Many of you may not know that I taught high-school Spanish for two years before ultimately going to law school. I speak Spanish fairly well and have visited Spain, Mexico, Costa Rica, and various other Spanish-speaking countries. Nonetheless, I don't feel like my vocabulary has ever really progressed beyond what I taught my students. Despite what I learned in college and abroad, I have the same proficiency in Spanish as a high school senior.
I realized this weekend that my general intellect may follow the same trajectory, and, without Jeff's positive influence, may have reached the outer limits of its capacity. In other words, I think I'm as smart as I'm going to get and, without Jeff, I'm probably going to only get stupider. I realized this when I started reading "The Screwtape Letters" by C.S. Lewis for the third time and thought: What's the point? Who is going to discuss it with me? The Screwtape Letters is one of my all-time favorite books and a very easy read. Every time I read it I discover new perspectives and feel like I learn something about myself and others. Therefore, I can only assume that others would find it similarly rich and meaningful. I have attempted, without success, to persuade various friends to read "The Screwtape Letters." As a result, I have not been able to simulate the animated and thought-provoking discussions Jeff and I used to have about literature and philosophy and any number of peripheral issues. And, so I have resigned myself to the singular and lonely enjoyment of this book.
It's a little bit ironic: several years ago for Christmas, I got Jeff what I thought was a very clever gift. I bought several well-known and widely read "masterpieces" and a gift certificate to a "matching" restaurant to each. For example, I got him "The Art of War" by Sun Tzu and a gift certificate to Cheng Hwa (a Chinese restaurant); "The Communist Manifesto" by Karl Marx and a gift certificate to Cubanitas (a Cuban restaurant); "Introduction to Christianity" by Joseph Cardinal Ratzinger (now known as Pope Benedict XVI) and a gift certificate to The Gasthaus (a German Restaurant); and "Utopia" by Sir Thomas More and a gift certificate to the George Watts Tea Room (because More was English and the English like tea. OK, I know that one was kind of a stretch, but I couldn't find an "English" restaurant in Milwaukee). So, anyway, I got Jeff all these books with the idea that we would read them together and once we had both finished a book, we would go to the restaurant and have dinner while we discussed it. Great idea, huh? Except that he dutifully read every book and I only read "The Art of War." That's right--we only made it as far as the Chinese restaurant.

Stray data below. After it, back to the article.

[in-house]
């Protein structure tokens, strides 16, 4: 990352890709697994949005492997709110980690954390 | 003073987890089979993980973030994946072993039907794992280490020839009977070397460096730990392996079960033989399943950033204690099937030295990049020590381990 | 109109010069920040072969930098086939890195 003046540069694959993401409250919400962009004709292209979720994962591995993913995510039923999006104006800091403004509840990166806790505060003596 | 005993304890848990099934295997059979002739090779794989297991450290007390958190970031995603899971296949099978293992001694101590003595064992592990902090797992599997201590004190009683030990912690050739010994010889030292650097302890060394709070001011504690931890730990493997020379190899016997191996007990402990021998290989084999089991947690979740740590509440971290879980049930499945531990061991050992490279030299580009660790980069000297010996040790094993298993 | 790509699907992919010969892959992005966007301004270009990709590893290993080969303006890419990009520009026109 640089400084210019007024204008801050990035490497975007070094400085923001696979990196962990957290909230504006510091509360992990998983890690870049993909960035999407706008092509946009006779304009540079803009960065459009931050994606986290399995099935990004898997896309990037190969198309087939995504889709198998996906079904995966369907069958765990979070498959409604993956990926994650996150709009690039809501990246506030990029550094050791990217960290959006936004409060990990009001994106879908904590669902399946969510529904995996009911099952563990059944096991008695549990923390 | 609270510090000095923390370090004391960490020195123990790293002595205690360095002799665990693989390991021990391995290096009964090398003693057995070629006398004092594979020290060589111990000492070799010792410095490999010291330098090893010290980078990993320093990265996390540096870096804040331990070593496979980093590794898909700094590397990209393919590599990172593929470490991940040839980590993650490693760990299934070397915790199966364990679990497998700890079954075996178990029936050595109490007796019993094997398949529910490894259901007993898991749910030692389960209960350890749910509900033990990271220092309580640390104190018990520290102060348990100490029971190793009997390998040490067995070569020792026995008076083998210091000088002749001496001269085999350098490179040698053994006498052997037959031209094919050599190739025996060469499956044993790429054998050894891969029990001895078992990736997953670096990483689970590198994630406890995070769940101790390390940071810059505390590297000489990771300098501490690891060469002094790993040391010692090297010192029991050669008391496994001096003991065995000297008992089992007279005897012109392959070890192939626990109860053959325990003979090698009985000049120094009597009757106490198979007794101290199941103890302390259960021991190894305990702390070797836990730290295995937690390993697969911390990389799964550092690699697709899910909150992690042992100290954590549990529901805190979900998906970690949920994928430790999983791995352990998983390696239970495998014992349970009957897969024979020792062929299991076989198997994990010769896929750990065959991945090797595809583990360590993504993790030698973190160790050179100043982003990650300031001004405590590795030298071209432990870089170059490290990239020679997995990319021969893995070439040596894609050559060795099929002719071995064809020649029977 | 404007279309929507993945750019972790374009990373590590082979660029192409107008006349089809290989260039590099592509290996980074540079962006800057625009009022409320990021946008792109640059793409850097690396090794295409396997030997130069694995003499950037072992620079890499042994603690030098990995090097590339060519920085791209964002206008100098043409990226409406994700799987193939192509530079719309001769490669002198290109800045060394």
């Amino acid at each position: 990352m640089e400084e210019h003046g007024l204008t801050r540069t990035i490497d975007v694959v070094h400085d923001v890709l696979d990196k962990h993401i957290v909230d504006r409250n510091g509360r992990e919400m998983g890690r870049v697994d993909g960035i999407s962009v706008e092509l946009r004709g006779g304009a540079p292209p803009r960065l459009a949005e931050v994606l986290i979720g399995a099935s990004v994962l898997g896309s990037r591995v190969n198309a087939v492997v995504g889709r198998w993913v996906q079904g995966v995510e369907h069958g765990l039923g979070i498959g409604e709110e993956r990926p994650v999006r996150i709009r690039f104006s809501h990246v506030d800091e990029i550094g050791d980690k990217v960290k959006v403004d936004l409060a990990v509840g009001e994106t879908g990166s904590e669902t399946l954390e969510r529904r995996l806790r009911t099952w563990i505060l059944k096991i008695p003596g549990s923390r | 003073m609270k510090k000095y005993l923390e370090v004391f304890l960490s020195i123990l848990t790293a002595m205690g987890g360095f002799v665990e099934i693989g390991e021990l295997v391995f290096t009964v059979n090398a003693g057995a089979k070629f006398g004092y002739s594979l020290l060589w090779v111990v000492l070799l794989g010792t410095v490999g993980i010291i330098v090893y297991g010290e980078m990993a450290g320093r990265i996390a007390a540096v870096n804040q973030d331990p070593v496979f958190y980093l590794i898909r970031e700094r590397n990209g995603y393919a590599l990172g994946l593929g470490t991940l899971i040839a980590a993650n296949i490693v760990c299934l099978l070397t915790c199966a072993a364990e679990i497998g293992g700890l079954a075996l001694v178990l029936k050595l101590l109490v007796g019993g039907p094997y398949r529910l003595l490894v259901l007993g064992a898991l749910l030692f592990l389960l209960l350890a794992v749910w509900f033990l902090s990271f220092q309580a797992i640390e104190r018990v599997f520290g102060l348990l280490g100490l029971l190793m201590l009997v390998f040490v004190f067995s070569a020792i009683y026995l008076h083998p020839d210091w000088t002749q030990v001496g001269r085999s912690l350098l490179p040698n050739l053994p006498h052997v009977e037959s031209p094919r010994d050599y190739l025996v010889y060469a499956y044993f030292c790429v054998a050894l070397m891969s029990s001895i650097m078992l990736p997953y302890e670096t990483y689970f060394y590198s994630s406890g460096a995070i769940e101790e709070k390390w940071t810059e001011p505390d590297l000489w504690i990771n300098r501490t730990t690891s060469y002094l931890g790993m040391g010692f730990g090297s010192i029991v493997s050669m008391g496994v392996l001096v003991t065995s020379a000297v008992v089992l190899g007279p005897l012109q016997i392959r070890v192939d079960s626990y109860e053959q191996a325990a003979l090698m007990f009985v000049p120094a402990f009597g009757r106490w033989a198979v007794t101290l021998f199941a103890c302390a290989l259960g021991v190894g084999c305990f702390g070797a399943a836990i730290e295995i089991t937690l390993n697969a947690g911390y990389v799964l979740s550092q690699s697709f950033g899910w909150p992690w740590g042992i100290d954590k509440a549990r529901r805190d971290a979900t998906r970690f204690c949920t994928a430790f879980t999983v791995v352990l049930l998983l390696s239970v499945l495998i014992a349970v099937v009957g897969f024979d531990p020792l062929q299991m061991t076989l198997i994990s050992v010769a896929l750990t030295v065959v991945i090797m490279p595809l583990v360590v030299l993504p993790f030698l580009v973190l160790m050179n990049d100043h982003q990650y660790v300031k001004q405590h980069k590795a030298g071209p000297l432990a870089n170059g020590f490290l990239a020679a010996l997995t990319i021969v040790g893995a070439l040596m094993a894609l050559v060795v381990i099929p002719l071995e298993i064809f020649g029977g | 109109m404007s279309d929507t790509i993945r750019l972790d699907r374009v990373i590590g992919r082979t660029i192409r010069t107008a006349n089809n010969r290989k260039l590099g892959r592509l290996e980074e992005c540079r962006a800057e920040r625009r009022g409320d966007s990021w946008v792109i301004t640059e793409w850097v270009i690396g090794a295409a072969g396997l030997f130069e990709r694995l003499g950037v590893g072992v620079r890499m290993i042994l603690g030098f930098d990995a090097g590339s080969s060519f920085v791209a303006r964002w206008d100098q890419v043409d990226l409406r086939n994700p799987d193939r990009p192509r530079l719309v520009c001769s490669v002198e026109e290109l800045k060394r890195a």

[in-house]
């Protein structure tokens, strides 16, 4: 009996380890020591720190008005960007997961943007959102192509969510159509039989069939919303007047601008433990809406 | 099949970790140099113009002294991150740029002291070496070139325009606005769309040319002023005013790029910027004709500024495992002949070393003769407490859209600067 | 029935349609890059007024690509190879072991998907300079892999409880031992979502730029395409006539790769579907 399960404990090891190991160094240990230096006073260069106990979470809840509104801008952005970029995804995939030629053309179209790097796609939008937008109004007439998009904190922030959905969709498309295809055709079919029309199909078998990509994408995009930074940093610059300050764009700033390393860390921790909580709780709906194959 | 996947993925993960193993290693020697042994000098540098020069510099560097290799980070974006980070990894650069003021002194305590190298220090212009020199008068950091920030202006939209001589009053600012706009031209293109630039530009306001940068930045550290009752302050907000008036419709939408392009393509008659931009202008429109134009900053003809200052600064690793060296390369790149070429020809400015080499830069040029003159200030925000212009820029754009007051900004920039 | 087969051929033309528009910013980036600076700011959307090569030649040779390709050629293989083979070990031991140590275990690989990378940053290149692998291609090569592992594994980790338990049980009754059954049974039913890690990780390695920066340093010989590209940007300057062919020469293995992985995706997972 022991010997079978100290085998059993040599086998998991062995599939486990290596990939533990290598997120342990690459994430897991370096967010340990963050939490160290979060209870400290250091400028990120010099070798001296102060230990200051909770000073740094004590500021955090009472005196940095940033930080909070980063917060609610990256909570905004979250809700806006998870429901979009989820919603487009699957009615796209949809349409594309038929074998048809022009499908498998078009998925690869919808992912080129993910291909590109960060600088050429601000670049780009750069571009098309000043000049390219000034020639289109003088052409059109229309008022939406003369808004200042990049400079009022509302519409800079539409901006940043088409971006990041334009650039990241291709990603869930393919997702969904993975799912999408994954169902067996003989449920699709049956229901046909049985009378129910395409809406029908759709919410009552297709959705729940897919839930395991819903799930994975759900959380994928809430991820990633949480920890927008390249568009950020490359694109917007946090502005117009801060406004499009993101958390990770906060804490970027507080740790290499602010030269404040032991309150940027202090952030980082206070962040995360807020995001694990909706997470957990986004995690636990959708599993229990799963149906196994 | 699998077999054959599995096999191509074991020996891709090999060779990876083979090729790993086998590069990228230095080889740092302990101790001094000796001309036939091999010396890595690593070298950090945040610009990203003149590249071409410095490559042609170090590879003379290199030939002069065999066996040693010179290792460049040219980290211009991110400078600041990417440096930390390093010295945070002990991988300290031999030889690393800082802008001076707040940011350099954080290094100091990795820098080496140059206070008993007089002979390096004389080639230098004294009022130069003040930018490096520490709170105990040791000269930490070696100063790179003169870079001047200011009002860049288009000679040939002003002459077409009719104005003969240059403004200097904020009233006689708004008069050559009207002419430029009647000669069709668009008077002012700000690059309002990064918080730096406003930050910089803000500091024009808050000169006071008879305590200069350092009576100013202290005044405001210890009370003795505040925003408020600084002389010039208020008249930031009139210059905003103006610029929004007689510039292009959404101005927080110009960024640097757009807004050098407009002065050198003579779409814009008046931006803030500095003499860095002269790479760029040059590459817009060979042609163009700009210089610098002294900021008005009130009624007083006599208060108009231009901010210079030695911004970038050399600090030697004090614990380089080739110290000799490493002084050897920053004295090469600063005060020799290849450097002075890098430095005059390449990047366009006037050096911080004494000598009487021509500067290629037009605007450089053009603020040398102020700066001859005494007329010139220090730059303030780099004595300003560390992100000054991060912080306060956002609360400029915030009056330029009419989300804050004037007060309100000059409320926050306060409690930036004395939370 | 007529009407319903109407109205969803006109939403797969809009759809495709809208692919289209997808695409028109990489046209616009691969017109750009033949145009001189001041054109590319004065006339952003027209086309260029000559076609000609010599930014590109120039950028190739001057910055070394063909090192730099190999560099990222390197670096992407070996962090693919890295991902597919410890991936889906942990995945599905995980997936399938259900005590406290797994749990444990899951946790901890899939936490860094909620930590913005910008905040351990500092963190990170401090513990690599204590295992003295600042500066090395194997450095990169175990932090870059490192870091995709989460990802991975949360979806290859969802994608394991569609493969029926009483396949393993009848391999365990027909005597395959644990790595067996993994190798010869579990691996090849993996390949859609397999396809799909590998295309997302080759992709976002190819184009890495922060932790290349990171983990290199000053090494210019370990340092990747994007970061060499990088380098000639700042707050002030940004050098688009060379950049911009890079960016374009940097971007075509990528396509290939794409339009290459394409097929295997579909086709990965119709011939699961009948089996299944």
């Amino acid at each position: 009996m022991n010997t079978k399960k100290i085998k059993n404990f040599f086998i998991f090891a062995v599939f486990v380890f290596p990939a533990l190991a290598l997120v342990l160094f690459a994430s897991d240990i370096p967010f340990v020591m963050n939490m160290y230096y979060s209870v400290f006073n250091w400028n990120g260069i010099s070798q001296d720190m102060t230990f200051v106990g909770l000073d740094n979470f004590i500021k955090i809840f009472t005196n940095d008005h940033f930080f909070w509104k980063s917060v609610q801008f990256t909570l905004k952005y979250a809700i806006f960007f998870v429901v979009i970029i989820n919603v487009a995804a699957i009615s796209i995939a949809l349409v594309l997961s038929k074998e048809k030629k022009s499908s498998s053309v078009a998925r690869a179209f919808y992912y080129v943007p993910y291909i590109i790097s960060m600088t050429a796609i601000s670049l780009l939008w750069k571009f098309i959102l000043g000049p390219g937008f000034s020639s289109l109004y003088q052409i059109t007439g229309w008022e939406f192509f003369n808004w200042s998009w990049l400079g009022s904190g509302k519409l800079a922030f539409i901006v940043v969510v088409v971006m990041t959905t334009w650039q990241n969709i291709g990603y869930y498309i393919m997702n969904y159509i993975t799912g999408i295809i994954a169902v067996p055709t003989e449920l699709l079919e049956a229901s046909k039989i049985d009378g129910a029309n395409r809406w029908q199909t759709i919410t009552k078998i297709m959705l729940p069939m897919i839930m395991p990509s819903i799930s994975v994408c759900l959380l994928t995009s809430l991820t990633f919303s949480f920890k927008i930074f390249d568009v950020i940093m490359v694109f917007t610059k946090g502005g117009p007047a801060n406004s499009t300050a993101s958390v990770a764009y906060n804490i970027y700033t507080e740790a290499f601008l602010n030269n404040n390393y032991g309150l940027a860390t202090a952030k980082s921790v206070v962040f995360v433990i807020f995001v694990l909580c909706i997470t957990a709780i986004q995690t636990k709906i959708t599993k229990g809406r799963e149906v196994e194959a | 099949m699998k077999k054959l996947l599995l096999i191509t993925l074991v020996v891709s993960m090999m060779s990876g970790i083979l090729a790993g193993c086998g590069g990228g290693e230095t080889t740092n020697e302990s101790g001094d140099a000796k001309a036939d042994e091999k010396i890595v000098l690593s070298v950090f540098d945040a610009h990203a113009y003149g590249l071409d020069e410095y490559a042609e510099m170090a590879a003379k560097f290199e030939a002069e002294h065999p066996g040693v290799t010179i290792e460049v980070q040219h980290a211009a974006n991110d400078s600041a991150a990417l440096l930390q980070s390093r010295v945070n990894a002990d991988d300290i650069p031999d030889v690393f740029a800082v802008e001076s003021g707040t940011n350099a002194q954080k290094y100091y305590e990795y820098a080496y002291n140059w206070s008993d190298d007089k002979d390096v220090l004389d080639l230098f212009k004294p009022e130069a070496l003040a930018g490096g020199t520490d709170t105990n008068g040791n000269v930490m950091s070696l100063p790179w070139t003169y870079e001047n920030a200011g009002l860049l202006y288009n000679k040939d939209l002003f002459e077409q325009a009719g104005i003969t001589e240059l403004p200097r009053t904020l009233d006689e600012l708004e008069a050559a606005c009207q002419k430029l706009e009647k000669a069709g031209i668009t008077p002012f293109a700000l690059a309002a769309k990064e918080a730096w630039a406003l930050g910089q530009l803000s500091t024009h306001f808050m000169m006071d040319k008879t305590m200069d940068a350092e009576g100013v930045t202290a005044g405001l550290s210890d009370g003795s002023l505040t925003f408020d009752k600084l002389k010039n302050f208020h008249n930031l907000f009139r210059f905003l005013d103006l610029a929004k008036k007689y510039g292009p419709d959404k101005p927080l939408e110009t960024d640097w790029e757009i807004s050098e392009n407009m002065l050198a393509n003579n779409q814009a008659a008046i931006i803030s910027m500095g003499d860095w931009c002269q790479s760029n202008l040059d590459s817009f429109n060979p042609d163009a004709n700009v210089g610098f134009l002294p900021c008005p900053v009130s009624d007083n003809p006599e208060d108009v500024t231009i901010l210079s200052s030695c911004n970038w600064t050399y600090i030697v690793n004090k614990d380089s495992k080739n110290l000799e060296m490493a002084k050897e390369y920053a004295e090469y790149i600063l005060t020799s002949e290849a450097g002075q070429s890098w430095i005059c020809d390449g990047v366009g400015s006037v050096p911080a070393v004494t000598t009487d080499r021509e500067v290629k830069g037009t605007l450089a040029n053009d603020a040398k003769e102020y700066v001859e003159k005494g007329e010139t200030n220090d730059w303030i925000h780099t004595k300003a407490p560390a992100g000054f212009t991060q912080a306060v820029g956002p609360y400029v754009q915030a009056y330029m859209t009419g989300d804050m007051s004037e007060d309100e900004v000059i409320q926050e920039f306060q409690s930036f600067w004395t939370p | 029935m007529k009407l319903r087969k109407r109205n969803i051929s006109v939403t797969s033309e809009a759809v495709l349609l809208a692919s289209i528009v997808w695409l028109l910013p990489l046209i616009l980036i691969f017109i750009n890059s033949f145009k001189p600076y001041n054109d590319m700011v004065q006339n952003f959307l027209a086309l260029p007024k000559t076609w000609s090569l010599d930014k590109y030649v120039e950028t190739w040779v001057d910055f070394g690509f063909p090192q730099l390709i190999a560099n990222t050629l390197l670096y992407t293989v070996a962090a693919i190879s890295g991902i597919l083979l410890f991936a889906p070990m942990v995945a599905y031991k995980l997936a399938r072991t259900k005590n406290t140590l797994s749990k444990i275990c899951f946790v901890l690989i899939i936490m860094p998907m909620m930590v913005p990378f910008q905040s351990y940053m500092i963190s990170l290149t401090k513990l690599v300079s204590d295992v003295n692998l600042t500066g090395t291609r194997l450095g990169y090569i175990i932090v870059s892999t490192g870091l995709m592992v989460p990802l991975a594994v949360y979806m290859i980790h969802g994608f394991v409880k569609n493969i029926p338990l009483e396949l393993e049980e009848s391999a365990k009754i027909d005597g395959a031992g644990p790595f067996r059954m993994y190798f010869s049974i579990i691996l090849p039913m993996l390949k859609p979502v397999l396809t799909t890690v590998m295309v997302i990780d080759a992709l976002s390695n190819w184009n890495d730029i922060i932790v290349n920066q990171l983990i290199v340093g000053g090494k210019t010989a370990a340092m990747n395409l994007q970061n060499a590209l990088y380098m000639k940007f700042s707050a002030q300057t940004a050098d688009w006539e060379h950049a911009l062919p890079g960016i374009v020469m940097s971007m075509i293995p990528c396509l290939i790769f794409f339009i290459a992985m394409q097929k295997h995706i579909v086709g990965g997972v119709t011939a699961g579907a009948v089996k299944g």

So, while I am sitting here lamenting my lack of a conversation partner, I trust I am only experiencing balance in the universe--what some people call "karma." Just as Jeff had no one to talk to about the books he read, and no one to discuss his insights or to challenge his thoughts and perceptions--now, neither do I. And maybe I'm too hopeful (or maybe to stubborn), but I don't sense my loneliness in this regard as punishment or retribution. This sense of abandonment (which may be too strong a word, but my vocabulary is already starting to suffer . . .) may be, in fact, the "sign" I've been waiting for all along.
You may recall that shortly after Jeff's death, I wished for a "sign"or the smallest intimation that we would be OK without him. Since then, there has been only nothingness. But, I've come to believe that these moments of "nothingness" provide the best opportunity for Jeff to be present. It is difficult and discouraging to believe in the eternity of a soul when every trace of that soul has vanished. But wouldn't his lingering "presence" or the constant sense of him be a much more painful reminder of the time and distance between us and would it not pose an even greater impediment to the "moving on" that inevitably must occur? When a mother wants her child to walk, she must take away her hand. If Jeff wants me to know that I will be OK without him, he must withdraw so that I can attribute nothing to his intercessions or support and will be left to truly walk alone. In other words, the best way for him to let me know that I'll be OK without him-- is to allow me to be OK without him.
And so it is. I am grateful for the lesson and only hope that my life's education is not stalled. For over 14 years, my nightly banter with Jeff contributed so much to the formation of my conscience and values and priorities, that only time will tell if they will grow in their depth and breadth without his influence. In the meantime, I still have all of you to talk to :-)